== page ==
FSA bullish on food sector overview

By Rod Addy

- Last updated on GMT

The FSA praised the steps taken for policing and managing food standards
The FSA praised the steps taken for policing and managing food standards
The Food Standards Agency (FSA) has hailed a significant stride forward in the management and policing of food standards, creating “a single, unified view of the food and feed sector”, according to FSA chair Heather Hancock (pictured).

Speaking at the Westminster Food and Nutrition Forum event last month, ‘Next steps for food regulation in the UK’, in London, Hancock said: “Previously, no one could say confidently how many food and feed establishments were covered by the regulatory system, never mind what was happening with them ... That’s because the information collected by individual local authorities was inconsistent, used different systems, referenced locations and businesses in a myriad of ways, and was not regularly cleansed.

Challenges overcome

“Those challenges have been overcome. We have reconciled records of an apparent 1.64m food and feed business locations to confirm the existence of over 550,000 active, located business premises, and that number is still going up slowly as more niche datasets are added.

“It’s hard to overestimate how important this step is. We can interrogate it by geography, business type, food or feed activity, business name, Food Hygiene Rating Scheme, and who is delivering controls. This single unified view is essential to progressing our plans to use artificial intelligence and algorithms to target genuinely risky food and feed businesses, and food and feed products.”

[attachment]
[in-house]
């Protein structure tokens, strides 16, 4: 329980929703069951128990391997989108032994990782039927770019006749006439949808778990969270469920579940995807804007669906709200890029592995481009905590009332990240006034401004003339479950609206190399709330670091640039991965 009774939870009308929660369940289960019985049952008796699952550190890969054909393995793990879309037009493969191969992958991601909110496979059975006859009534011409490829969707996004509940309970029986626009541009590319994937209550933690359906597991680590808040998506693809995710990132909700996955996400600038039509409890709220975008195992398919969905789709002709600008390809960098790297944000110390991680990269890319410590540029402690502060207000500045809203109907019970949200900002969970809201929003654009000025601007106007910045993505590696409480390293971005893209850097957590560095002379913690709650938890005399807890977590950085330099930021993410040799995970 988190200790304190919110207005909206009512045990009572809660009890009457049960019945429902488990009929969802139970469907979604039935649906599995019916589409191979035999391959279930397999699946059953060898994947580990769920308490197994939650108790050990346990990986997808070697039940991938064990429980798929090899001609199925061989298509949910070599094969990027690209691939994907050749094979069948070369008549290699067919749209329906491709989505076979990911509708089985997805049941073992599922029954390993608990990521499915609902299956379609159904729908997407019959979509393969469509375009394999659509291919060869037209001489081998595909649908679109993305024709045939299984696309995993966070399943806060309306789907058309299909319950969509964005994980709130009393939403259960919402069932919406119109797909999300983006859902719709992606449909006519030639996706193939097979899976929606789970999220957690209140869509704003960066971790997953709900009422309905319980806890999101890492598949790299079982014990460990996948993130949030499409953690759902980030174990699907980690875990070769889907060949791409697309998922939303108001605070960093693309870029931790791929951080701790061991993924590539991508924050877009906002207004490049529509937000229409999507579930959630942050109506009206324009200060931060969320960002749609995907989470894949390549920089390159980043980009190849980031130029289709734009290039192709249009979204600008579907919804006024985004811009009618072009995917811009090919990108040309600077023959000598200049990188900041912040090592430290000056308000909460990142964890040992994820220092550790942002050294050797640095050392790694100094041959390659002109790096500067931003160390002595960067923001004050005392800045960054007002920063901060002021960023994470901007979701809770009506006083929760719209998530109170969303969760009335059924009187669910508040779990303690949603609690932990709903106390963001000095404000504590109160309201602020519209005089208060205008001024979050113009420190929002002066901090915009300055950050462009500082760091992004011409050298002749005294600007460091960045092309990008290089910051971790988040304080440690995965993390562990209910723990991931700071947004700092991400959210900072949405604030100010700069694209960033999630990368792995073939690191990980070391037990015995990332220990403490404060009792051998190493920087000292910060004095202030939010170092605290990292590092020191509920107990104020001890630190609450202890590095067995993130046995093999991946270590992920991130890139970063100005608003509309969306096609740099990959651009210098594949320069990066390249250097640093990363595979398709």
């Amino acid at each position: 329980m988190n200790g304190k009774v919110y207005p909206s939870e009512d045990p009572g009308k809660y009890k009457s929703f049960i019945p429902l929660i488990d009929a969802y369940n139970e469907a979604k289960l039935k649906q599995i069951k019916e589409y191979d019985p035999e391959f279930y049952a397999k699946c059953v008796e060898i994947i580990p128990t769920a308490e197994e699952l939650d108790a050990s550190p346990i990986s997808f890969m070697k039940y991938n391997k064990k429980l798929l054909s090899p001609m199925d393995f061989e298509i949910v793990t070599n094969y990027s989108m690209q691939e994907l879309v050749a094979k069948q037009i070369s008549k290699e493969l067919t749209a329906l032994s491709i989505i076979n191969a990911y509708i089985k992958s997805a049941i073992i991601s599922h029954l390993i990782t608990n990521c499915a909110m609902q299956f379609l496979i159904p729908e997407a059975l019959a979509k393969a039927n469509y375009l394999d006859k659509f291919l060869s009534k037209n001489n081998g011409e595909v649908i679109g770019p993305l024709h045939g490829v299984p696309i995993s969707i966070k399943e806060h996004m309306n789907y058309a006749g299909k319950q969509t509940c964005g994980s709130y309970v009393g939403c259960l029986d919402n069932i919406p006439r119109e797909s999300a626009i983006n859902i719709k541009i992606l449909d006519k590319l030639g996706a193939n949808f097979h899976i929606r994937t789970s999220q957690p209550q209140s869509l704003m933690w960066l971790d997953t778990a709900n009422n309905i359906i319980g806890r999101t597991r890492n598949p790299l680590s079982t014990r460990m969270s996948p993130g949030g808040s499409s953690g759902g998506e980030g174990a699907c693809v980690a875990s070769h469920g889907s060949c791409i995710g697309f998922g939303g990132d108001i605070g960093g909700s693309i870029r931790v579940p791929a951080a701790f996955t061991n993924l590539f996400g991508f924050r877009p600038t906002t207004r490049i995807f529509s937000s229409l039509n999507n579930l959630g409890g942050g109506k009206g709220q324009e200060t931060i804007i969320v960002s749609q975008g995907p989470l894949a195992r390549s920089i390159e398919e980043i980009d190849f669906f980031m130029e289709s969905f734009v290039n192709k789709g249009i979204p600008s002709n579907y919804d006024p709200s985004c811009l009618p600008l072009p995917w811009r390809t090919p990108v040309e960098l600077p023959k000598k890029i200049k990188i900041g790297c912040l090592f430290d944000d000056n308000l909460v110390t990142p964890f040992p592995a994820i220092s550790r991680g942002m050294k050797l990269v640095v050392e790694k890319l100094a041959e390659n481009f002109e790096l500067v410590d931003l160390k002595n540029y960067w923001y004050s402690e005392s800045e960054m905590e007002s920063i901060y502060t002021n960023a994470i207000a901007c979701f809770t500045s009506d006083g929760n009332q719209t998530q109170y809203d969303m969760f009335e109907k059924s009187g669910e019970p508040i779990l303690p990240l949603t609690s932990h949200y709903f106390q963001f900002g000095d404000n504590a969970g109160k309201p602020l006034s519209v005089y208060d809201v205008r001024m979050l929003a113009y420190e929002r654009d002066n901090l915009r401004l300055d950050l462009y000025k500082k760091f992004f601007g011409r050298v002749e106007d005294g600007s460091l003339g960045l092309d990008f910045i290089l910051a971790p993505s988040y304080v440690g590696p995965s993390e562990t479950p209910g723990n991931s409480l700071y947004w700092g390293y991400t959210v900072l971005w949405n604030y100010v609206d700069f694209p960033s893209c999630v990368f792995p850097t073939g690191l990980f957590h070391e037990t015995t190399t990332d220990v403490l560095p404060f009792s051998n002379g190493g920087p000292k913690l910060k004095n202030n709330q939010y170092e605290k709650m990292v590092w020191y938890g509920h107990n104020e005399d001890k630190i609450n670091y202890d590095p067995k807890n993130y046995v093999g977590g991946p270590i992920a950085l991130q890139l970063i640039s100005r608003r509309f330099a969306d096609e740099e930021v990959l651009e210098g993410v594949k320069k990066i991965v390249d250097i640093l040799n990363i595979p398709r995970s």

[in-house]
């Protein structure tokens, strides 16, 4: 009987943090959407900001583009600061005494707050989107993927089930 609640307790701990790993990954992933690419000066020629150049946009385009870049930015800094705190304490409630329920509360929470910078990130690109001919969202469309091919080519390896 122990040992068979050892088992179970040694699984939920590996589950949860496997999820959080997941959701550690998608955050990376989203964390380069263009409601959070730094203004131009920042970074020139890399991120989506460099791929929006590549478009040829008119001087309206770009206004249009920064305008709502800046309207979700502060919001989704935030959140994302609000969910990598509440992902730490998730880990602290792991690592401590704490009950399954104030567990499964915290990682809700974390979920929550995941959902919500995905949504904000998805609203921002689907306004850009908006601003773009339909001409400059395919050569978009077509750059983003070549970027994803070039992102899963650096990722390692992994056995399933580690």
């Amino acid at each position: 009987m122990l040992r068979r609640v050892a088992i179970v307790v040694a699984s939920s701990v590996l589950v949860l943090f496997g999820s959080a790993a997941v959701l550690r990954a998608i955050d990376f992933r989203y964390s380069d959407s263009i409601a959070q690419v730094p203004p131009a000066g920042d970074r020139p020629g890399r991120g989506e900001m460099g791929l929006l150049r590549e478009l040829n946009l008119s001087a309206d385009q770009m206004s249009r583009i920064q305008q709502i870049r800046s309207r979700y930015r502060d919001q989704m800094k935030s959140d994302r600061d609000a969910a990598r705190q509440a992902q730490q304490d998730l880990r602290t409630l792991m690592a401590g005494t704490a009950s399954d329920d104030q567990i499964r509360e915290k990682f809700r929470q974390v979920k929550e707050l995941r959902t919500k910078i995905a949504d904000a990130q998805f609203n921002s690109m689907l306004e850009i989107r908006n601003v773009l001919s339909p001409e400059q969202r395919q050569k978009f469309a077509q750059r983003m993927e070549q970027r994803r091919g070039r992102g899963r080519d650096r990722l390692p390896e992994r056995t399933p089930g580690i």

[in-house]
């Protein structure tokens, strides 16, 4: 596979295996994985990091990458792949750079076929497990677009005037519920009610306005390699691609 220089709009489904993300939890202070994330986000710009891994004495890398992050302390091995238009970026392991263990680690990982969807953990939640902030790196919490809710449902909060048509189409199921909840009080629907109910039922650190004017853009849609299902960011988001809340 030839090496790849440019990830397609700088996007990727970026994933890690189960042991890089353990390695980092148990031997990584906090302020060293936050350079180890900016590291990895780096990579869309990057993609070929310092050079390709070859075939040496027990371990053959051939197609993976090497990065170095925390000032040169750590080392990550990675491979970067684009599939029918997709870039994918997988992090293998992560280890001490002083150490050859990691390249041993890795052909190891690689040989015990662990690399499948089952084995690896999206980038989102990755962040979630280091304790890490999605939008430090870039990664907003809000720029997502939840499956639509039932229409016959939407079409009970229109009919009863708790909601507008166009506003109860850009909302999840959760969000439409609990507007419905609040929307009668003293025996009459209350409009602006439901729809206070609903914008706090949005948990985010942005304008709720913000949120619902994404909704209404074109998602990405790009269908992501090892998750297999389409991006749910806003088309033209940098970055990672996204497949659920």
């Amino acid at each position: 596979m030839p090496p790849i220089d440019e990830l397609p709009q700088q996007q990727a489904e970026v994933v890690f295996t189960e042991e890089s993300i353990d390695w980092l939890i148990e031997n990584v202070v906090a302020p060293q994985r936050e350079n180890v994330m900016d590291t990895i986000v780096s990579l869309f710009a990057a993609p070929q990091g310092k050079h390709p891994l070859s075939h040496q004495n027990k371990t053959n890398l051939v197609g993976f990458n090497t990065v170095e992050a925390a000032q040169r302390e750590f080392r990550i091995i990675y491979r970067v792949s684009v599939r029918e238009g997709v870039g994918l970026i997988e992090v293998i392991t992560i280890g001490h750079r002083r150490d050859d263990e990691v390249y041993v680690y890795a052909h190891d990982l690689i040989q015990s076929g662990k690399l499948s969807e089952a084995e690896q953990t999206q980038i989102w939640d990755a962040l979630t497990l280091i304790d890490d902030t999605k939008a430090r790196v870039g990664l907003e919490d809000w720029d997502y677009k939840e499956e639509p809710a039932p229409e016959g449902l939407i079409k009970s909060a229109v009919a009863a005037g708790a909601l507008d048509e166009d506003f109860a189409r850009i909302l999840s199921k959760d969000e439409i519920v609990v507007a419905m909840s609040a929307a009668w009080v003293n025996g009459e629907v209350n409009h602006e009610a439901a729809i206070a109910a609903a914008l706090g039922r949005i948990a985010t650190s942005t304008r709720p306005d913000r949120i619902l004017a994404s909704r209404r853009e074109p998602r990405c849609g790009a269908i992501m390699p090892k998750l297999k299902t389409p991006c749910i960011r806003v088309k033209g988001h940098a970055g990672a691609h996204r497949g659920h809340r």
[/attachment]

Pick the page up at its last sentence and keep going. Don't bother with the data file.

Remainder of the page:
The system would also support the creation of a balanced scorecard approach to tracking local authority inspection performance, said Hancock.

Inspection obligations

“It covers how they meet their inspection obligations, levels of business compliance, number of qualified personnel, and numbers of unrated businesses. We are using this to get early signs of stress in local authorities meeting their legal obligations, and intervene at chief executive and leader level to get things back on track.”

Hancock stressed continued concerns about the lack of adequately trained Trading Standards officers and environmental health officers. She said the FSA was updating the competency framework and developing a training manual for them, but more cash had to be invested in growing staff numbers.

Related topics: Legal

Related news

Show more

comments

Post your comment

We will not publish your email address on the website

These comments have not been moderated. You are encouraged to participate with comments that are relevant to our news stories. You should not post comments that are abusive, threatening, defamatory, misleading or invasive of privacy. For the full terms and conditions for commenting see clause 7 of our Terms and Conditions ‘Participating in Online Communities’. These terms may be updated from time to time, so please read them before posting a comment. Any comment that violates these terms may be removed in its entirety as we do not edit comments. If you wish to complain about a comment please use the "REPORT ABUSE" button or contact the editors.

Follow us

Featured Events

View more

Products

View more

Webinars